Starring Seth Rogan as Woz, the clip below features Woz flat-out questioning just what in the world Steve Jobs does. Taking umbrage with Jobs’ condescension, Rogan goes off on Jobs and calls into question the skills, if any, he brings to the table. Not missing a beat, Jobs calmly fires back: “I play the orchestra. And you’re a good musician. You sit right there, you’re the best in your row.”
On the fourth anniversary of Steve Jobs’ death, ABC News obtained a never-before-seen video of Jobs which depicts a somewhat rare look at the former Apple CEO’s softer side. The video was provided by Apple and is perhaps intended to counteract some of the more negative depictions of the Apple co-founder that we’ve been seeing as of late in films such as Steve Jobs: The Man in the Machine.
In the video below, filmed before a gathering of Apple employees the day before the iPhone was officially unveiled, we see a smiling and laid-back Jobs casually talking about his personal theory of business management, the iPhone, and even why he was prone to wear ripped jeans.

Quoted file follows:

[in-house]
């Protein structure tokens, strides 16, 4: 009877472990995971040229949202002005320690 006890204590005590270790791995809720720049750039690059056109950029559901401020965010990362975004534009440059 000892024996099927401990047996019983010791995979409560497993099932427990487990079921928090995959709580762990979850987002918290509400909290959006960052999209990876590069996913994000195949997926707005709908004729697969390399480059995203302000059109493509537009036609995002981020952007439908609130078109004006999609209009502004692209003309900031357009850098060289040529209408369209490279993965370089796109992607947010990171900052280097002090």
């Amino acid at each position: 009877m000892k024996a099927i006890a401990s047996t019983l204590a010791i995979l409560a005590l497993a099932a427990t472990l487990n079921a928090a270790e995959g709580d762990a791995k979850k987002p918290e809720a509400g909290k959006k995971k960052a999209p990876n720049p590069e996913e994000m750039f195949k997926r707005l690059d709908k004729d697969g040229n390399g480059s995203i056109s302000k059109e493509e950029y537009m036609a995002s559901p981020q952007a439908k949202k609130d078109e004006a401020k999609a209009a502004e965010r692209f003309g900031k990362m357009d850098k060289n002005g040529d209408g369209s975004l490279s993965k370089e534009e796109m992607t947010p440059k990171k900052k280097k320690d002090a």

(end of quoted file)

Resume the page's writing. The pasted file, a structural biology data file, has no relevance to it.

For some time now, Facebook has faced pressure to dramatically increase the size of its user base. As it stands today, Facebook has about 1.5 billion members across the globe, a figure which represents about 21% of the entire world’s population. Consequently, Facebook has long looked toward India as a surefire way to rapidly expand its global reach. With a population of over 1.5 billion people, India is the second most populous country in the world and clearly an important cog in Facebook’s continued expansion efforts.
The only problem is that the majority of people in India (an estimated 800 million) still don’t have Internet access. Facebook’s solution? Provide free Internet access to the masses.